There is nothing nicer than sitting around a cozy fire in the cold winter months. Fire appeals to our most basic instincts and does more than keep us warm.
But sadly, heating equipment including open fireplaces and wood-burning stoves is a leading cause of home fire deaths. In fact, about 50 percent of all home-heating fires happen during the three-month period from December to February. That’s a very scary statistic, and one you should be aware of.
So what can you do to be safe and warm this winter?
Top Ten Tips to Keep Your Indoor Fires Safe This Winter
- Always install heating equipment according to the manufacturer’s instructions. Apart from anything else it is essential that there is adequate clearance from combustible surfaces as well as proper support for the fireplace or appliance. Preferably get a professional to do the job for you; they know the codes.
- Heating equipment that is made to burn fuel should be vented to the outside to avoid any possibility of carbon monoxide poisoning.
- Regardless of the type of fuel-burning equipment you have, a key rule is to ensure there is a three-foot zone around the fireplace, wood stove, space heater, or furnace. This applies to the distance people and animals should be from the fire, as well as positioning of things like electrical plug points. Additionally, utilize a sturdy screen to prevent sparks catching alight.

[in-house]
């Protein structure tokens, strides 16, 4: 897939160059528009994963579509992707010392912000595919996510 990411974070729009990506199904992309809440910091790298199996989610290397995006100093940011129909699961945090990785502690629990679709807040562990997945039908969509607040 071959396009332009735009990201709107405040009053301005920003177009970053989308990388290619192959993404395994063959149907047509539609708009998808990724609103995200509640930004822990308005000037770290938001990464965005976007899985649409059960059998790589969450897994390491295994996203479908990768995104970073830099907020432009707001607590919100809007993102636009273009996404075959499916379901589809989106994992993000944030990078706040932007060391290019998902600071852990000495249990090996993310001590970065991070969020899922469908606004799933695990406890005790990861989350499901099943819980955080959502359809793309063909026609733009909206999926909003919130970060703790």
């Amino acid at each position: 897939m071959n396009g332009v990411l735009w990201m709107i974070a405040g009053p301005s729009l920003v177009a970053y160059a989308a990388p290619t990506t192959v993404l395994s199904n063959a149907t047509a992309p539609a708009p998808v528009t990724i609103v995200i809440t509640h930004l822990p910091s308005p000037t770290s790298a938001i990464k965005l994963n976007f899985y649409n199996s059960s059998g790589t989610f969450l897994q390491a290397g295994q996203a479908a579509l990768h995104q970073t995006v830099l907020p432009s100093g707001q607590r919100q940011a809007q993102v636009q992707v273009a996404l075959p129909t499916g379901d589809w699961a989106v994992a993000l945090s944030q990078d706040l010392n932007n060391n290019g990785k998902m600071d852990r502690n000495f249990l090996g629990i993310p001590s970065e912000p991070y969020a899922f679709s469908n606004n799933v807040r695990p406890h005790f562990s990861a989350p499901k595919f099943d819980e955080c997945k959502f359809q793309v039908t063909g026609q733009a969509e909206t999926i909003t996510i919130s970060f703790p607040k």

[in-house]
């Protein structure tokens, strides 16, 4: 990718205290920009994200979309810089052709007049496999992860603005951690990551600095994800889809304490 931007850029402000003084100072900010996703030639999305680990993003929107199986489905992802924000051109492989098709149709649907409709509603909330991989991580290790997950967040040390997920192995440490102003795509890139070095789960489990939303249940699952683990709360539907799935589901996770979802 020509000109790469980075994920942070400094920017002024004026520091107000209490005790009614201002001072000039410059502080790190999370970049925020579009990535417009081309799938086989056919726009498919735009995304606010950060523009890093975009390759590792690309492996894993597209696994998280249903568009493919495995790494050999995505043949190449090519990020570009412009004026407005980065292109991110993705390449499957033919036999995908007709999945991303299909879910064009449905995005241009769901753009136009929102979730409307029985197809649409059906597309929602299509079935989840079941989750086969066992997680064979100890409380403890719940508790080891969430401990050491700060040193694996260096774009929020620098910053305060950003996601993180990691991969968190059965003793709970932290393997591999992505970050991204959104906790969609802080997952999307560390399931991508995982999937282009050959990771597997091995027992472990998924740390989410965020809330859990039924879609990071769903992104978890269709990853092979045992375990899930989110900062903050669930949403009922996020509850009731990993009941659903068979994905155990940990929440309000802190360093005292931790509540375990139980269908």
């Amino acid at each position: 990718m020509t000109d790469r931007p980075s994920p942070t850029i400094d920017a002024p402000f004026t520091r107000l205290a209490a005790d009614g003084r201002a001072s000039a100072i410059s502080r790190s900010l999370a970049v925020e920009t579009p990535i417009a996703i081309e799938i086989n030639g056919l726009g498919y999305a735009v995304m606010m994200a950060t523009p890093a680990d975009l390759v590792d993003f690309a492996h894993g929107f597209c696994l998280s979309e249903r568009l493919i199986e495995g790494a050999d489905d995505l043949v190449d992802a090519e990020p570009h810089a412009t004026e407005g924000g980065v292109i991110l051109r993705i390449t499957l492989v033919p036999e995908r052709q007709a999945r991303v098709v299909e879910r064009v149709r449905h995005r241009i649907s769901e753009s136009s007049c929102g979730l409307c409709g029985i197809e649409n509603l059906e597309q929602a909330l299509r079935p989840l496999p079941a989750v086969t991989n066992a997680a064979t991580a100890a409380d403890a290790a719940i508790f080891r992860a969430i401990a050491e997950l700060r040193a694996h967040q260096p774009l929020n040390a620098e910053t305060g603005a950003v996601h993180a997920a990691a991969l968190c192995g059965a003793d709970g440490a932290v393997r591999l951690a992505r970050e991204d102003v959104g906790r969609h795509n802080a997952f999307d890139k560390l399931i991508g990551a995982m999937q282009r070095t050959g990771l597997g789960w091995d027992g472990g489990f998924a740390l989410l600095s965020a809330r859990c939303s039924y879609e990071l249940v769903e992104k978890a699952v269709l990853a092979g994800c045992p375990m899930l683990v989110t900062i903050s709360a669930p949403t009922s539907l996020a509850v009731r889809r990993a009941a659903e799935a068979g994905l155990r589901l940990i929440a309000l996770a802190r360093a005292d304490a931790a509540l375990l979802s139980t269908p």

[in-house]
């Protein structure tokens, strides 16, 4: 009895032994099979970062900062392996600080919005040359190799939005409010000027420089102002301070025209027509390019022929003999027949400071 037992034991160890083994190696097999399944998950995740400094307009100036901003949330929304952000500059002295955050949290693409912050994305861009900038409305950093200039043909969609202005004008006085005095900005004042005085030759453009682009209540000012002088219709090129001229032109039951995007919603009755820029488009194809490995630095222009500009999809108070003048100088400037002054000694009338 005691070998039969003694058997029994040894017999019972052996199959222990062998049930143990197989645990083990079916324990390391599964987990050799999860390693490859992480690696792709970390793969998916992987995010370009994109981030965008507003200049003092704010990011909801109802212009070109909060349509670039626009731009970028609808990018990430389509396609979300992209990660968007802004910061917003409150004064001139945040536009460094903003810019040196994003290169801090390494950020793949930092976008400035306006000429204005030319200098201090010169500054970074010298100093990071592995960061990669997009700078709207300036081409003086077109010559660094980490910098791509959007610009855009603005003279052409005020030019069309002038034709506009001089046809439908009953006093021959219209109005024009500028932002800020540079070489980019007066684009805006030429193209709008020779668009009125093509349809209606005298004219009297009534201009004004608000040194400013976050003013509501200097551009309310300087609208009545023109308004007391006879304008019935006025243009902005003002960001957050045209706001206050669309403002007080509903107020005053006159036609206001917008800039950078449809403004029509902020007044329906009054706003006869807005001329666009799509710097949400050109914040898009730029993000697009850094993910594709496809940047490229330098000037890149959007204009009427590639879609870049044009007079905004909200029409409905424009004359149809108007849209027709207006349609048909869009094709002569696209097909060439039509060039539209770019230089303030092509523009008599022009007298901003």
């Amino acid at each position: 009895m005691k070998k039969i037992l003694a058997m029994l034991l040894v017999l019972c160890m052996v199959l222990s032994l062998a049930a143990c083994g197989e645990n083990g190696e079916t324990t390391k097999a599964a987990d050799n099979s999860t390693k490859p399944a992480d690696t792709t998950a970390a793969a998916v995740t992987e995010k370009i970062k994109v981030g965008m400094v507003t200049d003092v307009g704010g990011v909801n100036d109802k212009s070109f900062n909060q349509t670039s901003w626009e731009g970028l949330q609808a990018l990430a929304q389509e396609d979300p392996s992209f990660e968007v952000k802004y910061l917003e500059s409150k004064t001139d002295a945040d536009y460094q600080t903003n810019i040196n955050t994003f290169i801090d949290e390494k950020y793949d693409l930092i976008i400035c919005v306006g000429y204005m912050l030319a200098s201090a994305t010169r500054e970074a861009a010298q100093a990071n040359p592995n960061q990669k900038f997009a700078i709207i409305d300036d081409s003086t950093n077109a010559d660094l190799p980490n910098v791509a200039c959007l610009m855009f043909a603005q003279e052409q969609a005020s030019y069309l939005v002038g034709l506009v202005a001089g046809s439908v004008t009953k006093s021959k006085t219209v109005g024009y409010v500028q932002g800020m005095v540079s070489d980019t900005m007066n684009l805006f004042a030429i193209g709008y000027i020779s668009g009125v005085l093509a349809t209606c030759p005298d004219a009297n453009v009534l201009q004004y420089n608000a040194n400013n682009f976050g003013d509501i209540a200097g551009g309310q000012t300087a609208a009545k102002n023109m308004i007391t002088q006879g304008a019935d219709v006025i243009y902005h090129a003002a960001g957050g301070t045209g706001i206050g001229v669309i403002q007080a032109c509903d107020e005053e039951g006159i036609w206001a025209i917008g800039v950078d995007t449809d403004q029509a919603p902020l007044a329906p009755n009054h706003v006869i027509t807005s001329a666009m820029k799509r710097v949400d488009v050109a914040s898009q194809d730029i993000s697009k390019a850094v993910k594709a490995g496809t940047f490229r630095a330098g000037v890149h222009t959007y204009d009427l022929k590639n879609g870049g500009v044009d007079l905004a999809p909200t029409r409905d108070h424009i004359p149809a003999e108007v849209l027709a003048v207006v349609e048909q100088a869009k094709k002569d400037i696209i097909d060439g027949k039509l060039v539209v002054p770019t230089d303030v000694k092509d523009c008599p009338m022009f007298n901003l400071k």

- Only use the right type of fuel in your heater or fireplace. Generally, wood burning stoves and other fuel-burning equipment is supplied with information that explains what kind or kinds of fuel are suitable for use. While dry wood is a good option for open fireplaces, dry leaves are not. So don’t be tempted to throw the leaves you raked up during the fall into your fireplace. It isn’t a good fuel source: it burns too quickly, and because the leaves are light, they can easily blow out of the fireplace and spark a house fire. Also, never burn charcoal indoors. It gives off carbon monoxide (CO) that can be lethal.
- All existing chimneys, flues, and heating equipment should be inspected and cleaned annually by a qualified professional. Never use a fireplace of any sort if it hasn’t been used for some time. Have it cleaned first.
- Never use flammable liquids to start a fire or try to make the fuel burn better. Similarly, don’t leave flammable materials anywhere near a fireplace or fuel-burning heater.
- Don’t be tempted to use lots of paper to try and build a roaring fire; and don’t use the dried out leaves you raked up late fall.
- Never discard hot ash into an indoor rubbish bin. Hot ash can take as long as five days to cool, so rather use a metal bin that is located a good distance from the house. It is also good practice to pour a little water over newly discarded hot ash.
- Never go to bed while an open fire is still burning inside a fireplace in your home. Not only is this a potential hazard in terms of sparks catching fire, it can also be a hazard in terms of the risk of CO poisoning.
- Install smoke alarms. They could save your life and the lives of your family. Make sure everyone knows what to do if the alarm goes off!
We at Natural Enclosures don’t make fires or provide heating equipment. However, we do specialize in fences that provide easy visibility for outsiders and first responders in the event of fire. Contact us today for more information.